"I prayed over that letter, then the next afternoon I went to his house. We spent the afternoon together, and by the end of the afternoon, although we still disagreed on the financial matter, he had withdrawn the resignation. We saw that in Christ we can have differences and still fellowship.
"I will be forever grateful to God for leading me to work it out quickly with Bradley. Over the next sixteen months, we became dear friends. We shared intimate times; he became a confidant for me.
"Bradley was a farmer. He had a small frontloading tractor, and one day he was carrying a load of stones in the front hopper. He went up a small grade-probably not more than two feet high- but it was enough to cause the load to shift, and it rolled that tractor over on top of him. He was killed instantly.
"I went out to the house. The medics had laid him under a blanket, still in the yard. His wife was in the kitchen. There was nothing I could do except put my arms around her and cry with her.
"Later I thought, What if I hadn't talked with him when he wanted to resign? I would have regretted it forever. As it is, I can rejoice in the friendship God gave us."
Define your style. Ellen Siegelman, in her book, Personal Risk, has developed an informal self-test that measures risk-taking style. She defines three categories: anxious risk takers, balanced risk takers, and careless risk takers. According to her, knowing your style can help you prepare for a risk. For example, an anxious risk taker needs to push himself to make the decision. A careless risk taker, on the other hand, needs to slow down and do more research before taking action. (See Siegelman's selfassessment exercise in box.)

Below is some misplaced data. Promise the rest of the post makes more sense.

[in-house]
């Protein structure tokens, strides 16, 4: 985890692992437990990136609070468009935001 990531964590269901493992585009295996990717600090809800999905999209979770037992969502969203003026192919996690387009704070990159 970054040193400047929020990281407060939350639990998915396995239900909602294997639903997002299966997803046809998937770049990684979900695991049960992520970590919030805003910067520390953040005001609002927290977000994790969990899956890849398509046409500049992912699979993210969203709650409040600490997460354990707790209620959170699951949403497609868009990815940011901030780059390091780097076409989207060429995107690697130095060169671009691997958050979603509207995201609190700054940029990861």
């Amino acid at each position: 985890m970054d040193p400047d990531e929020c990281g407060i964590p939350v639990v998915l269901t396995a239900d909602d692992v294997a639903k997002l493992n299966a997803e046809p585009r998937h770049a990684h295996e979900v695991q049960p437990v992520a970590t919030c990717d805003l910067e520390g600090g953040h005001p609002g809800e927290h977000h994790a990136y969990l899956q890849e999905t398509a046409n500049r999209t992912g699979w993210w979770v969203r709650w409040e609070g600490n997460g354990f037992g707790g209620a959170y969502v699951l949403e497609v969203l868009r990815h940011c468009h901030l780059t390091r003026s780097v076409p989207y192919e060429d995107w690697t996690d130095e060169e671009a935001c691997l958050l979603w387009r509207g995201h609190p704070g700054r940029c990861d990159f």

Develop an assertion message. Michael Baer, a former pastor in Texas, suggests a technique he learned from Robert Bolton's People Skills. Professional managers use a simple, brief formula to teach employees basic confrontational technique. It provides a frame work for saying what needs to be said without sending the wrong messages. Essentially it is made up of three parts:
"When you (insert the other person's behavior), I feel (explain how it makes you feel) because (give a specific negative effect of their behavior)."
1. The formula gives a nonemotional description of the behavior you want to see changed. For example, you might say, "When you come late to board meetings . . ." Keep it specific and do not exaggerate by saying things like "When you are always late for board meetings . . ." Few people are always late.
2. State your feelings about the behavior. For example, you might say, "When you come late to the board meetings, I feel angry." This lets the other person know you care.
3. Finally, point out the results of the undesirable behavior. You might say, "When you come late to the board meetings, I feel angry because it causes all of us to get home late."
The formula is not a panacea but a beginning toward confronting others in situations with potential risk. By mastering the technique, some of your reluctance to confront may be dispelled.
The Personal Costs and Benefits
In our survey, pastors who said they made no tough decisions during a year were more likely to be fired than pastors who could identify such decisions. Pastors willing to face decisions last longer.
Yet longevity is not the only indicator of fallout from making or not making difficult decisions. There are other, less obvious factors. To identify those, the survey asked a series of questions about the toll risky decisions take on the leaders' personal well-being, their ministry effectiveness, and their families.
The good news from the survey results is that when a tough decision is over, most of the pastors who stay (85 percent) and even most of those who leave (81 percent) see benefits from the process they have been through.
Surprisingly, tough decisions cost pastors who stayed more personal pain than those who were forced to leave. Seventy-five percent of the pastors who stayed after a tough decision said the process took a toll on their physical/mental/emotional health compared to only 63 percent of the pastors who were fired. The fired pastors did perceive the cost to their children to be more expensive. But even here the reported difference was small. Ministry decision making takes a toll on everyone in the pastor's family, no matter what the outcome of the decision.